How often can the bank change the rate on my credit card account?
It depends on whether your account has a variable rate.
If your credit card account has a variable rate, the credit card rate is tied to an index. This index rate can change periodically. The bank can change your interest rate periodically when the index changes. Your account agreement explains when the bank can make changes to your variable rate.
If your account has a fixed rate, the bank can still change your rate, but there are limits on when it may do so and notice requirements:
- The bank generally cannot change your rate during the first year after the account was opened.
- After the first year, the bank can change your rate, but it has to give you 45 days’ notice in writing before the change takes effect.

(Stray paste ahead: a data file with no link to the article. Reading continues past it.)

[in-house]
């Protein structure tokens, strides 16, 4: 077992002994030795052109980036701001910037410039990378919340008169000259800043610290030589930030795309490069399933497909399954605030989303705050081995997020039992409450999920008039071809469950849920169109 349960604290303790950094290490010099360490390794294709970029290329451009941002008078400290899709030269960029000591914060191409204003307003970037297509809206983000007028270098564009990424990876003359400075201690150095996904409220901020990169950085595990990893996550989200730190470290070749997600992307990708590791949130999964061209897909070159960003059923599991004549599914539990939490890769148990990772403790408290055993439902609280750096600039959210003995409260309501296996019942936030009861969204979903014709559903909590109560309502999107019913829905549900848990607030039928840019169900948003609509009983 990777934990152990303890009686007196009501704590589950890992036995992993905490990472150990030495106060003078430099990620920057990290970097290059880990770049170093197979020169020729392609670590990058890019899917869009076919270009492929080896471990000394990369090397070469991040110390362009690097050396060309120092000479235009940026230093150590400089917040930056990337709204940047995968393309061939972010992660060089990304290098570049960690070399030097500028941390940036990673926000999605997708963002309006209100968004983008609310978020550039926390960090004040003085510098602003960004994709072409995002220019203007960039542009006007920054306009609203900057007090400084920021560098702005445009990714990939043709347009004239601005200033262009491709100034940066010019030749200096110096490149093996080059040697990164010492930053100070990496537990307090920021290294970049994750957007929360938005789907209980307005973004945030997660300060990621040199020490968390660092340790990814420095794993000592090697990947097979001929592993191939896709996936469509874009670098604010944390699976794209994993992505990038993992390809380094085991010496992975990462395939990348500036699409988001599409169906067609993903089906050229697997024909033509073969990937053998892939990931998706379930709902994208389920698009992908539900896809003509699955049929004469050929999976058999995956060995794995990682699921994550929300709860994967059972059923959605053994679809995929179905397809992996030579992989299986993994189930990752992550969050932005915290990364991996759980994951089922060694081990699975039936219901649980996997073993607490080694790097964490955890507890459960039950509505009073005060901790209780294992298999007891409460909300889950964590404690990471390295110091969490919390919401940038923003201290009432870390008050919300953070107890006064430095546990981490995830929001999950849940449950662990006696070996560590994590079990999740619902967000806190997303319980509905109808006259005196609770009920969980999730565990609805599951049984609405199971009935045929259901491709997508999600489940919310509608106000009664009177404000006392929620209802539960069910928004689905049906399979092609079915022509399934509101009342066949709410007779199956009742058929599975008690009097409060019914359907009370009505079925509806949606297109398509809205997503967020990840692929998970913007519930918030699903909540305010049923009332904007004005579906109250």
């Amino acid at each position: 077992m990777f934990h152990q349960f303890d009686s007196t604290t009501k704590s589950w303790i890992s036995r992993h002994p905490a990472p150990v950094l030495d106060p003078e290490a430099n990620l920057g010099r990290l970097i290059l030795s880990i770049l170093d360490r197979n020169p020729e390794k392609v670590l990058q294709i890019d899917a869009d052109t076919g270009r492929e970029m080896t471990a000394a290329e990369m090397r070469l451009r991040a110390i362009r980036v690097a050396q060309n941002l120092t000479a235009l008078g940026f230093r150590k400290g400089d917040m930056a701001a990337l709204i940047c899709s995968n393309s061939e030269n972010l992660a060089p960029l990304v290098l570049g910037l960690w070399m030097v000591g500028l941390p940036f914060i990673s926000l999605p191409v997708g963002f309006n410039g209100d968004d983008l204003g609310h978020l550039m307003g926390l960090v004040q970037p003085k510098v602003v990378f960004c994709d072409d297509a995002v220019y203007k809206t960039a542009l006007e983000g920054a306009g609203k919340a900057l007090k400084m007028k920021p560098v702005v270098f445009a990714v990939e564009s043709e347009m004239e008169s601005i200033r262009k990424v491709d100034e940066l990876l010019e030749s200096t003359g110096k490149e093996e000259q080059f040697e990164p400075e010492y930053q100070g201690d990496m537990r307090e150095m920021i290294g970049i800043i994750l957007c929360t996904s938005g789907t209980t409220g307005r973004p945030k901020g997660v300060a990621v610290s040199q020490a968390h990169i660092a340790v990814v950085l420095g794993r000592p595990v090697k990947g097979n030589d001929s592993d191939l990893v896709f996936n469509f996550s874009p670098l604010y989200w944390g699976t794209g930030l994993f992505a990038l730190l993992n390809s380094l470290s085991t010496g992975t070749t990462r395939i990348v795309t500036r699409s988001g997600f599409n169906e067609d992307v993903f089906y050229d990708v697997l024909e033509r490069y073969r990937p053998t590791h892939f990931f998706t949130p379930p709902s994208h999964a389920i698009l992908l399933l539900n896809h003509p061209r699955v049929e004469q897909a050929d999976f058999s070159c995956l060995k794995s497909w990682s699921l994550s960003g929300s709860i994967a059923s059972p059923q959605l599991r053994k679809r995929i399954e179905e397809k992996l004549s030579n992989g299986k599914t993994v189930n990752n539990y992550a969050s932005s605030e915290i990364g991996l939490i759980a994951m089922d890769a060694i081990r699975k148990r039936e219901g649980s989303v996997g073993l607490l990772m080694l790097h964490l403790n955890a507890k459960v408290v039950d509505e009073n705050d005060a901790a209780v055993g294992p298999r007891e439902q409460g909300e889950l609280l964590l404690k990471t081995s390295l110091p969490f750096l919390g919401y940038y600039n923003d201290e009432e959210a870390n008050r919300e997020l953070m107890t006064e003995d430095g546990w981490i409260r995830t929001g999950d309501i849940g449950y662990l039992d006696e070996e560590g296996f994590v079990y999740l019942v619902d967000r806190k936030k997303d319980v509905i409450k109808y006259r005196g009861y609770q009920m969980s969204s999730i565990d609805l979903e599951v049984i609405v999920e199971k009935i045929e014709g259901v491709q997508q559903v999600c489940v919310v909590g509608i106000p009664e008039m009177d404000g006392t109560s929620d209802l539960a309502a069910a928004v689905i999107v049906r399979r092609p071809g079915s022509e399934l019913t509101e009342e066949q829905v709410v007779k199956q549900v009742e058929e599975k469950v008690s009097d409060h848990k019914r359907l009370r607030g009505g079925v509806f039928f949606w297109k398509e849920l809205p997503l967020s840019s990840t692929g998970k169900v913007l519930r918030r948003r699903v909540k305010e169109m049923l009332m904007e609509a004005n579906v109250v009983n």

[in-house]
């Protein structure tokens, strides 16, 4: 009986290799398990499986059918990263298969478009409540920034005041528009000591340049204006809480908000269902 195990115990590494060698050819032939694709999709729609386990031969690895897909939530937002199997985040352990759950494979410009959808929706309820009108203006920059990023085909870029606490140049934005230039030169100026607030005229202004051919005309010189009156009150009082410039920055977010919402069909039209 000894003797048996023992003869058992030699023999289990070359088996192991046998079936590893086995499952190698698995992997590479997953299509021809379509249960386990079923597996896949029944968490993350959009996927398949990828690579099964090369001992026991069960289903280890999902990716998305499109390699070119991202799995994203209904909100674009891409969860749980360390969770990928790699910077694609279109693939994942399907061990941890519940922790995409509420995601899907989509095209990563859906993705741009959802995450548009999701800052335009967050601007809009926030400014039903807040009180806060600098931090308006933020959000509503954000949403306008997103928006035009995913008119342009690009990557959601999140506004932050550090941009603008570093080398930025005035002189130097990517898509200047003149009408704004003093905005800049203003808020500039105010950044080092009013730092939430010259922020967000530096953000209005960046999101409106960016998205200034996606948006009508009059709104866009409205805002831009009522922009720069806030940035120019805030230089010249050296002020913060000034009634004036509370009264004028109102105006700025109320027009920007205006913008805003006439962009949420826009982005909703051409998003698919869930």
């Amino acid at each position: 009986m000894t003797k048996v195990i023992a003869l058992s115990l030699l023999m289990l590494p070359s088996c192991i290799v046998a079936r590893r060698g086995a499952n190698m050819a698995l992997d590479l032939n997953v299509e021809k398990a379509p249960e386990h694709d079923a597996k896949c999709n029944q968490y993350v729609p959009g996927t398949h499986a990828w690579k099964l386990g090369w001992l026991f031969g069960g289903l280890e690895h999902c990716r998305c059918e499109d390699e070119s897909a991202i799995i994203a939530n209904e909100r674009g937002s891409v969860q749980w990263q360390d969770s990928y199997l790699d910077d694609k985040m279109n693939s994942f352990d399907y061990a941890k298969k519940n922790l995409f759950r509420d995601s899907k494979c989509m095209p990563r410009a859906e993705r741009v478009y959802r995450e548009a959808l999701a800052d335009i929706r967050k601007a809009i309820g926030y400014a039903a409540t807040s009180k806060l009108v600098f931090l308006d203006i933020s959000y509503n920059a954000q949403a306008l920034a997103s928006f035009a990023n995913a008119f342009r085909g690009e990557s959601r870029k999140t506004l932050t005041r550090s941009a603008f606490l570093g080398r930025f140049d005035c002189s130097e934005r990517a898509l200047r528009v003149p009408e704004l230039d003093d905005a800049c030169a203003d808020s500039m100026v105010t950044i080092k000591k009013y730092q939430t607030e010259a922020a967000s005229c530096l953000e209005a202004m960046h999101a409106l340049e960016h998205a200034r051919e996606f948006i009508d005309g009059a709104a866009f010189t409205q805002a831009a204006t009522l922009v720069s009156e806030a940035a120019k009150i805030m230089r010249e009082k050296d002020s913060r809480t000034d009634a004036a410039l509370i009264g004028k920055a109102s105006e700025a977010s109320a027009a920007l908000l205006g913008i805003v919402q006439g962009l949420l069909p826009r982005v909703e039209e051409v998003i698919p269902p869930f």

In addition, the new rate will only apply to the remaining balances of transactions that occurred more than 14 days after the notice was provided.
There are exceptions to these general rules about fixed rate accounts. The bank can increase the rate that applies to both your existing balances and new transactions without prior notice
- if you agreed to an introductory rate that ends after at least six months, or
- if you are more than 60 days late in making a required payment.
Review your account agreement for policies specific to your bank and your account.
Refer to 12 CFR 1026 "Truth in Lending (Regulation Z)" for more information.
Last Reviewed: October 2020
Please note: The terms "bank" and "banks" used in these answers generally refer to national banks, federal savings associations, and federal branches or agencies of foreign banking organizations that are regulated by the Office of the Comptroller of the Currency (OCC). Find out if the OCC regulates your bank. Information provided on HelpWithMyBank.gov should not be construed as legal advice or a legal opinion of the OCC.